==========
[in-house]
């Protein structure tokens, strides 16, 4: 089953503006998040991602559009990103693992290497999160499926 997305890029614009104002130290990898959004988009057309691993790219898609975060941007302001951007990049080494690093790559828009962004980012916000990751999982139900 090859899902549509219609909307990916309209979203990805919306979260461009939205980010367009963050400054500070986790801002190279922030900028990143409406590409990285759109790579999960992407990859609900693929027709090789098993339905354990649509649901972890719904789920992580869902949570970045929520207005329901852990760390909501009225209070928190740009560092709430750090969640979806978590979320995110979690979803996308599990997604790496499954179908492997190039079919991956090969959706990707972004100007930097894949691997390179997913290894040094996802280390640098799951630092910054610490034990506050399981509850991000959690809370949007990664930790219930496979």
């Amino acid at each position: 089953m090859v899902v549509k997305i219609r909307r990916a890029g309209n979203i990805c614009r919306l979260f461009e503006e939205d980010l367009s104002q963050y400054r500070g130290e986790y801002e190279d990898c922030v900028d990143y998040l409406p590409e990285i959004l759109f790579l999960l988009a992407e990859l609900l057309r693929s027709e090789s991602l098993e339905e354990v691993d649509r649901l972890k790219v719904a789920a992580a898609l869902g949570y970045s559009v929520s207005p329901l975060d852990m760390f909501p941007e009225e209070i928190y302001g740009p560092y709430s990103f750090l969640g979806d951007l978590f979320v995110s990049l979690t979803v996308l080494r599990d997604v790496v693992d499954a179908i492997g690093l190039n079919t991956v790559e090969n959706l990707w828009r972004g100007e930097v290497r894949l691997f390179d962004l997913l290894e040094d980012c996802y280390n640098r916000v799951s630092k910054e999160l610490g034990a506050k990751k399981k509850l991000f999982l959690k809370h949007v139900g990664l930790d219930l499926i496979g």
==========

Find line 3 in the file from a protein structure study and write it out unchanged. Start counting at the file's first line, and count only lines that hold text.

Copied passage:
């Amino acid at each position: 089953m090859v899902v549509k997305i219609r909307r990916a890029g309209n979203i990805c614009r919306l979260f461009e503006e939205d980010l367009s104002q963050y400054r500070g130290e986790y801002e190279d990898c922030v900028d990143y998040l409406p590409e990285i959004l759109f790579l999960l988009a992407e990859l609900l057309r693929s027709e090789s991602l098993e339905e354990v691993d649509r649901l972890k790219v719904a789920a992580a898609l869902g949570y970045s559009v929520s207005p329901l975060d852990m760390f909501p941007e009225e209070i928190y302001g740009p560092y709430s990103f750090l969640g979806d951007l978590f979320v995110s990049l979690t979803v996308l080494r599990d997604v790496v693992d499954a179908i492997g690093l190039n079919t991956v790559e090969n959706l990707w828009r972004g100007e930097v290497r894949l691997f390179d962004l997913l290894e040094d980012c996802y280390n640098r916000v799951s630092k910054e999160l610490g034990a506050k990751k399981k509850l991000f999982l959690k809370h949007v139900g990664l930790d219930l499926i496979g």